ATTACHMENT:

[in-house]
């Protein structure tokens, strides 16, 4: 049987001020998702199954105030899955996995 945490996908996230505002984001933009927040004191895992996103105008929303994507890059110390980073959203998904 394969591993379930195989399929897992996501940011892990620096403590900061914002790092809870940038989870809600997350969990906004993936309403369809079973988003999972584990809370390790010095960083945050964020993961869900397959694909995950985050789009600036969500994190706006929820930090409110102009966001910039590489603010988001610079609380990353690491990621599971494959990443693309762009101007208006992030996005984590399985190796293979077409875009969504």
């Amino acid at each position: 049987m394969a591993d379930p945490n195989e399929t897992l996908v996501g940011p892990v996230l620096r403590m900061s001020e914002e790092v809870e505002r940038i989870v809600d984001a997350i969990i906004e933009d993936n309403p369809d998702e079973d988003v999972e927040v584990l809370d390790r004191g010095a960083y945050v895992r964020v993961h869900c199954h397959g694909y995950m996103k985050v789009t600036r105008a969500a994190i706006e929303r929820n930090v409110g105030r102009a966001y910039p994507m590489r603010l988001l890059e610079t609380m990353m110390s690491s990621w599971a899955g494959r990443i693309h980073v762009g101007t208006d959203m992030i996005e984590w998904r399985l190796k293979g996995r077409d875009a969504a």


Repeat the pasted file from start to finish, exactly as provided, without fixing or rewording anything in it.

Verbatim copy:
[in-house]
């Protein structure tokens, strides 16, 4: 049987001020998702199954105030899955996995 945490996908996230505002984001933009927040004191895992996103105008929303994507890059110390980073959203998904 394969591993379930195989399929897992996501940011892990620096403590900061914002790092809870940038989870809600997350969990906004993936309403369809079973988003999972584990809370390790010095960083945050964020993961869900397959694909995950985050789009600036969500994190706006929820930090409110102009966001910039590489603010988001610079609380990353690491990621599971494959990443693309762009101007208006992030996005984590399985190796293979077409875009969504």
């Amino acid at each position: 049987m394969a591993d379930p945490n195989e399929t897992l996908v996501g940011p892990v996230l620096r403590m900061s001020e914002e790092v809870e505002r940038i989870v809600d984001a997350i969990i906004e933009d993936n309403p369809d998702e079973d988003v999972e927040v584990l809370d390790r004191g010095a960083y945050v895992r964020v993961h869900c199954h397959g694909y995950m996103k985050v789009t600036r105008a969500a994190i706006e929303r929820n930090v409110g105030r102009a966001y910039p994507m590489r603010l988001l890059e610079t609380m990353m110390s690491s990621w599971a899955g494959r990443i693309h980073v762009g101007t208006d959203m992030i996005e984590w998904r399985l190796k293979g996995r077409d875009a969504a």